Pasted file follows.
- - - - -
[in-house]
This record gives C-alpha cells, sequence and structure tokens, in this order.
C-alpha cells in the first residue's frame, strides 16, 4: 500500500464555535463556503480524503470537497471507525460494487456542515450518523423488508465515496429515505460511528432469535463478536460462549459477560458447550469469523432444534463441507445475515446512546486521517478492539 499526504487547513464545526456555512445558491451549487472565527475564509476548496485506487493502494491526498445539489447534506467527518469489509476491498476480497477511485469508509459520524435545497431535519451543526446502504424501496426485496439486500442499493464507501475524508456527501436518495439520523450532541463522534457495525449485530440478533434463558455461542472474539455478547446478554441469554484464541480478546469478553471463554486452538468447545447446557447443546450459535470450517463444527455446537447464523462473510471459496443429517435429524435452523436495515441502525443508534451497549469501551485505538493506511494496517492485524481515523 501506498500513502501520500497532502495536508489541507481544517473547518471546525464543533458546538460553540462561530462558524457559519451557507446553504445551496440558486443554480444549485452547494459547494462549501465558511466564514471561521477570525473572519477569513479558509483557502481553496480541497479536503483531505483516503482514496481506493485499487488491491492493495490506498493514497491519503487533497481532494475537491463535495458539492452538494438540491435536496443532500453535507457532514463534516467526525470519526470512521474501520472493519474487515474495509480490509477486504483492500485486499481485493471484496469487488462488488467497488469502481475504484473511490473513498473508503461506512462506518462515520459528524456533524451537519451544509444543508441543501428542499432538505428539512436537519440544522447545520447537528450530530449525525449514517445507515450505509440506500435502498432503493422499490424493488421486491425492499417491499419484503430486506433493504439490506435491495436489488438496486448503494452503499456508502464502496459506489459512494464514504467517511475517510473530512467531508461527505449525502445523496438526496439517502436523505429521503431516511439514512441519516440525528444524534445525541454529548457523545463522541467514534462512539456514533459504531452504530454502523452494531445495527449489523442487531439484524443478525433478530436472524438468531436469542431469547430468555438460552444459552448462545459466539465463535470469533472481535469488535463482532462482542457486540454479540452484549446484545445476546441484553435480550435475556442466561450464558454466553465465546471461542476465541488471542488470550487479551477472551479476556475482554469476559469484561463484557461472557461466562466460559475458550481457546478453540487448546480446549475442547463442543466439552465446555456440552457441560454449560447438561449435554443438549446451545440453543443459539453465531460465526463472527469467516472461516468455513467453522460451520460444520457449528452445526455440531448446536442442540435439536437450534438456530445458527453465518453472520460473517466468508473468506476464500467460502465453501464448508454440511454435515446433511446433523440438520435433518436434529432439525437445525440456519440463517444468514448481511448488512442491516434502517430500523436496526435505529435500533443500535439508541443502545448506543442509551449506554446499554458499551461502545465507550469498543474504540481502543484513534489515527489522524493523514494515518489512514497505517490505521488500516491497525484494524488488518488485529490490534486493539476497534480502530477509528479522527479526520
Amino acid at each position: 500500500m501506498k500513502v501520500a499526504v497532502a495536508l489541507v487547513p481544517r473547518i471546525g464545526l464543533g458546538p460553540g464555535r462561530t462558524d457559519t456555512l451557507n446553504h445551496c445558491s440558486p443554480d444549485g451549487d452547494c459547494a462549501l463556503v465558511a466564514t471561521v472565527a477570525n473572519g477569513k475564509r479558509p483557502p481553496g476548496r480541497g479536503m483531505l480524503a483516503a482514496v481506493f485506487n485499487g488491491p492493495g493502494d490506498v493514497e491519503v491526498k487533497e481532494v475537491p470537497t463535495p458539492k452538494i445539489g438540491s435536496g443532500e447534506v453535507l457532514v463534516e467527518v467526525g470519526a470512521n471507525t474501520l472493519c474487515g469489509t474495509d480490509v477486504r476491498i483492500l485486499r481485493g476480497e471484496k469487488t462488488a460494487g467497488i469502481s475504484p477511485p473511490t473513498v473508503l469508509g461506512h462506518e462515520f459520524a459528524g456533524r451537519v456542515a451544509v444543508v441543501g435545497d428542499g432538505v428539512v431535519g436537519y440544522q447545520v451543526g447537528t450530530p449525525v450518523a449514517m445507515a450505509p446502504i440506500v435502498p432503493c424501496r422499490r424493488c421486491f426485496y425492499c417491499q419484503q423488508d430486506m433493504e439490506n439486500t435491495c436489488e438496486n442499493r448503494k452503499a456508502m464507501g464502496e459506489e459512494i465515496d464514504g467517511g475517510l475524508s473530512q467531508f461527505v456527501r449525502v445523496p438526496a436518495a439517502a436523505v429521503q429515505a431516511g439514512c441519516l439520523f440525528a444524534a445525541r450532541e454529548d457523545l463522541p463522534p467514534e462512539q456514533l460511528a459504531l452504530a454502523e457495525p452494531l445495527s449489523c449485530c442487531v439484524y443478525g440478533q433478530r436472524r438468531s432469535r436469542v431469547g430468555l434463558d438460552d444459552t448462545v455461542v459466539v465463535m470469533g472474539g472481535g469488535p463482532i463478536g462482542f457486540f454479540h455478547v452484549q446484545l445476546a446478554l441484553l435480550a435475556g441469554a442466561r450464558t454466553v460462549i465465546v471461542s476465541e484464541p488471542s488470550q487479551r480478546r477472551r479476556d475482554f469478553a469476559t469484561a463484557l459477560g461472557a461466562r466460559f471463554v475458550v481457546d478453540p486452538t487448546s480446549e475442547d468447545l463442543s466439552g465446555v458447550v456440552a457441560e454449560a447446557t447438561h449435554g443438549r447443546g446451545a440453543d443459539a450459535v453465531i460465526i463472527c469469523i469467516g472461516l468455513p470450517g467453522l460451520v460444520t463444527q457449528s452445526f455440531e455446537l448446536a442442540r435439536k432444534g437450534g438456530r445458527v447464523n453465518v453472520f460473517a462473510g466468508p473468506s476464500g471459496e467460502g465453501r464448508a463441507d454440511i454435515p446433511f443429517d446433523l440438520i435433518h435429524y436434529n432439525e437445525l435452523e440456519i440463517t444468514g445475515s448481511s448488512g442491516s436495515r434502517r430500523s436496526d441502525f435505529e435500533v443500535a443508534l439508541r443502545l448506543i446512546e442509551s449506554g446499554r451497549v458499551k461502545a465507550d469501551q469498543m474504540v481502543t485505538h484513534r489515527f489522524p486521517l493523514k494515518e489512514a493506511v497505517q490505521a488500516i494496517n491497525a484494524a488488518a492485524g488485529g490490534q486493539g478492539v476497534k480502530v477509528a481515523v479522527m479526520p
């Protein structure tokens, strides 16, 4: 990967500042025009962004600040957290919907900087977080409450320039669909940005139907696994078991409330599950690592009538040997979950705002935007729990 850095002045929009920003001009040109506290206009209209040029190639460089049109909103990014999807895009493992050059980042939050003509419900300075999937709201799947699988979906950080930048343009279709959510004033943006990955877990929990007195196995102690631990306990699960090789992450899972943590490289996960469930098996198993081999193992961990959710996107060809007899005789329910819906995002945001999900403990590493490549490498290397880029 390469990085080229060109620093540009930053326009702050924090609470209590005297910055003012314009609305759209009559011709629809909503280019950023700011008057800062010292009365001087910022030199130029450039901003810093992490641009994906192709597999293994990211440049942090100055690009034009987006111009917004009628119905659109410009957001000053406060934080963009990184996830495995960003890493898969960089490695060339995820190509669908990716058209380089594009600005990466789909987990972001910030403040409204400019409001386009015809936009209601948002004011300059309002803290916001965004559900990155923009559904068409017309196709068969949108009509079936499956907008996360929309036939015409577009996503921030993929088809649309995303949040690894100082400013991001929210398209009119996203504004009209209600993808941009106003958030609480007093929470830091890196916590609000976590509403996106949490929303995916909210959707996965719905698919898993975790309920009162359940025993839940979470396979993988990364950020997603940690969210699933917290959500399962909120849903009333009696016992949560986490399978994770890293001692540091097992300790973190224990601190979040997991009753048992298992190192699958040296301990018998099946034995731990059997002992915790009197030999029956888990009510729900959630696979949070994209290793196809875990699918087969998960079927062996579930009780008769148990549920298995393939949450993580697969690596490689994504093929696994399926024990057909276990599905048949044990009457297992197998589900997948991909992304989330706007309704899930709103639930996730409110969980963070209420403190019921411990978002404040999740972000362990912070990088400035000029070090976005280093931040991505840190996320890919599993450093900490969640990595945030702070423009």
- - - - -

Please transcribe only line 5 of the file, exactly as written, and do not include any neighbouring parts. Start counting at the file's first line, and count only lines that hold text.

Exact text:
């Protein structure tokens, strides 16, 4: 990967500042025009962004600040957290919907900087977080409450320039669909940005139907696994078991409330599950690592009538040997979950705002935007729990 850095002045929009920003001009040109506290206009209209040029190639460089049109909103990014999807895009493992050059980042939050003509419900300075999937709201799947699988979906950080930048343009279709959510004033943006990955877990929990007195196995102690631990306990699960090789992450899972943590490289996960469930098996198993081999193992961990959710996107060809007899005789329910819906995002945001999900403990590493490549490498290397880029 390469990085080229060109620093540009930053326009702050924090609470209590005297910055003012314009609305759209009559011709629809909503280019950023700011008057800062010292009365001087910022030199130029450039901003810093992490641009994906192709597999293994990211440049942090100055690009034009987006111009917004009628119905659109410009957001000053406060934080963009990184996830495995960003890493898969960089490695060339995820190509669908990716058209380089594009600005990466789909987990972001910030403040409204400019409001386009015809936009209601948002004011300059309002803290916001965004559900990155923009559904068409017309196709068969949108009509079936499956907008996360929309036939015409577009996503921030993929088809649309995303949040690894100082400013991001929210398209009119996203504004009209209600993808941009106003958030609480007093929470830091890196916590609000976590509403996106949490929303995916909210959707996965719905698919898993975790309920009162359940025993839940979470396979993988990364950020997603940690969210699933917290959500399962909120849903009333009696016992949560986490399978994770890293001692540091097992300790973190224990601190979040997991009753048992298992190192699958040296301990018998099946034995731990059997002992915790009197030999029956888990009510729900959630696979949070994209290793196809875990699918087969998960079927062996579930009780008769148990549920298995393939949450993580697969690596490689994504093929696994399926024990057909276990599905048949044990009457297992197998589900997948991909992304989330706007309704899930709103639930996730409110969980963070209420403190019921411990978002404040999740972000362990912070990088400035000029070090976005280093931040991505840190996320890919599993450093900490969640990595945030702070423009």